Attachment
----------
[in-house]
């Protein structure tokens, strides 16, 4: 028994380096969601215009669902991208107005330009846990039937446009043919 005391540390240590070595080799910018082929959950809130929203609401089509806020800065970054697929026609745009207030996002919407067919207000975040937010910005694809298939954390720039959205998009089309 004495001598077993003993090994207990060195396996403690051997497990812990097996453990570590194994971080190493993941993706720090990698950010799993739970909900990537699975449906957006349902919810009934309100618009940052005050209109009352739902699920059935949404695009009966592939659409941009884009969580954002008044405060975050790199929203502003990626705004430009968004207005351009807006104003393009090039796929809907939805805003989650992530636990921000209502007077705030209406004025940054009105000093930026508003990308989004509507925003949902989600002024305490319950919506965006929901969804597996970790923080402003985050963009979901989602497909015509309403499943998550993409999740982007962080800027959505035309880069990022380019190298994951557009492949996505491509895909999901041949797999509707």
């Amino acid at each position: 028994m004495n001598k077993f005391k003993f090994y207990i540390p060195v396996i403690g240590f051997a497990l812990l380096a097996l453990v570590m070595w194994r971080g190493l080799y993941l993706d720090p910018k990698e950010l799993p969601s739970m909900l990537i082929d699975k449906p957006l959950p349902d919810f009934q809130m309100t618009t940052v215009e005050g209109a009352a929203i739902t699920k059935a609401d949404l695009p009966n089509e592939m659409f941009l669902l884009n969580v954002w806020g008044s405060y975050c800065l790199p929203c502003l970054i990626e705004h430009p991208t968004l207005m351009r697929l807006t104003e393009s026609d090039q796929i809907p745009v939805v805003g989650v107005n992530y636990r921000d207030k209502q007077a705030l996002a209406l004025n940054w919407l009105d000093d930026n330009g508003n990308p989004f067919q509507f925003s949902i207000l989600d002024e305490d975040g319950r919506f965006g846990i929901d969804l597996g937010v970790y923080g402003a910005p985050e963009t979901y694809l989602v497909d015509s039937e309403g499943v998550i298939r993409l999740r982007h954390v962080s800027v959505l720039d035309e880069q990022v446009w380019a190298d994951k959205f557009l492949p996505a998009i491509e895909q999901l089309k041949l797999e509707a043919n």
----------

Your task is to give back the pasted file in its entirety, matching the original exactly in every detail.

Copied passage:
[in-house]
């Protein structure tokens, strides 16, 4: 028994380096969601215009669902991208107005330009846990039937446009043919 005391540390240590070595080799910018082929959950809130929203609401089509806020800065970054697929026609745009207030996002919407067919207000975040937010910005694809298939954390720039959205998009089309 004495001598077993003993090994207990060195396996403690051997497990812990097996453990570590194994971080190493993941993706720090990698950010799993739970909900990537699975449906957006349902919810009934309100618009940052005050209109009352739902699920059935949404695009009966592939659409941009884009969580954002008044405060975050790199929203502003990626705004430009968004207005351009807006104003393009090039796929809907939805805003989650992530636990921000209502007077705030209406004025940054009105000093930026508003990308989004509507925003949902989600002024305490319950919506965006929901969804597996970790923080402003985050963009979901989602497909015509309403499943998550993409999740982007962080800027959505035309880069990022380019190298994951557009492949996505491509895909999901041949797999509707």
């Amino acid at each position: 028994m004495n001598k077993f005391k003993f090994y207990i540390p060195v396996i403690g240590f051997a497990l812990l380096a097996l453990v570590m070595w194994r971080g190493l080799y993941l993706d720090p910018k990698e950010l799993p969601s739970m909900l990537i082929d699975k449906p957006l959950p349902d919810f009934q809130m309100t618009t940052v215009e005050g209109a009352a929203i739902t699920k059935a609401d949404l695009p009966n089509e592939m659409f941009l669902l884009n969580v954002w806020g008044s405060y975050c800065l790199p929203c502003l970054i990626e705004h430009p991208t968004l207005m351009r697929l807006t104003e393009s026609d090039q796929i809907p745009v939805v805003g989650v107005n992530y636990r921000d207030k209502q007077a705030l996002a209406l004025n940054w919407l009105d000093d930026n330009g508003n990308p989004f067919q509507f925003s949902i207000l989600d002024e305490d975040g319950r919506f965006g846990i929901d969804l597996g937010v970790y923080g402003a910005p985050e963009t979901y694809l989602v497909d015509s039937e309403g499943v998550i298939r993409l999740r982007h954390v962080s800027v959505l720039d035309e880069q990022v446009w380019a190298d994951k959205f557009l492949p996505a998009i491509e895909q999901l089309k041949l797999e509707a043919n």